Maurice Brigham, who received two hip implants in 2007, filed a lawsuit in California alleging that officials in Johnson & Johnson's DePuy Orthopedics unit knew that many of the patients who received ASR hip implants suffered from defects in the devices and required second surgeries—known as hip revision surgery—to correct the problems.
According to Bloomberg on 9/03/10, the lawsuit was filed shortly after Johnson & Johnson announced a recall of the ASR XL Acetabular and the ASR Hip Resurfacing systems. The recall, announced August 26, 2010, was initiated after researchers found that after five years, 13 percent of patients who underwent complete hip replacements needed hip revision surgery. Furthermore, 12 percent of patients who had resurfacing systems also required hip revision surgeries.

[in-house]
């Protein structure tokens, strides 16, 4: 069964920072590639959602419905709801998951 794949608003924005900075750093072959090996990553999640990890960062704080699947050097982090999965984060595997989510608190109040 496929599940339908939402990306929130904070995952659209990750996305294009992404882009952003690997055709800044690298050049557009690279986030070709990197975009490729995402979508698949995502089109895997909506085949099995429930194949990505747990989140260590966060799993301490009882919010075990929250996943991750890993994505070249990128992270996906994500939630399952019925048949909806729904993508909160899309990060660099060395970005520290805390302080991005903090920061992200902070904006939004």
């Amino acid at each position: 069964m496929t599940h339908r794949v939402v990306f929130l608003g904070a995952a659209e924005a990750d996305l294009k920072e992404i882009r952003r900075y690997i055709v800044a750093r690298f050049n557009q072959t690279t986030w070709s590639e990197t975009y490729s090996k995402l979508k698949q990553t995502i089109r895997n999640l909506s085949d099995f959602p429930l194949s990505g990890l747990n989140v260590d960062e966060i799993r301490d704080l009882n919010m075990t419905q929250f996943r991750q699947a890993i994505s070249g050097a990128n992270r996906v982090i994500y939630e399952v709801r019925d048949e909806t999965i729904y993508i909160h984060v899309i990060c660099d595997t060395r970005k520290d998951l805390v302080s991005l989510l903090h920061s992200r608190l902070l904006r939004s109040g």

Those unpublished statistics, cited by DePuy Orthopedics in a statement announcing the recall, came from data from the National Joint Registry (NJR) of England and Wales. The company noted that the revision rates are similar across the entire device size range.
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David Floyd, president of DePuy Orthopedics said the company is committed to paying for the cost of doctor visits, tests and procedures associated with the recall.
Approximately 93,000 units were affected by the recall. In 2009, DePuy discontinued the ASR system, citing declining demand.
Meanwhile, the Wall Street Journal reported on 8/26/10 that DePuy received a warning letter after marketing some replacement-joint products without the approval of the Federal Drug Administration (FDA). DePuy has said it would respond to the FDA's request for information.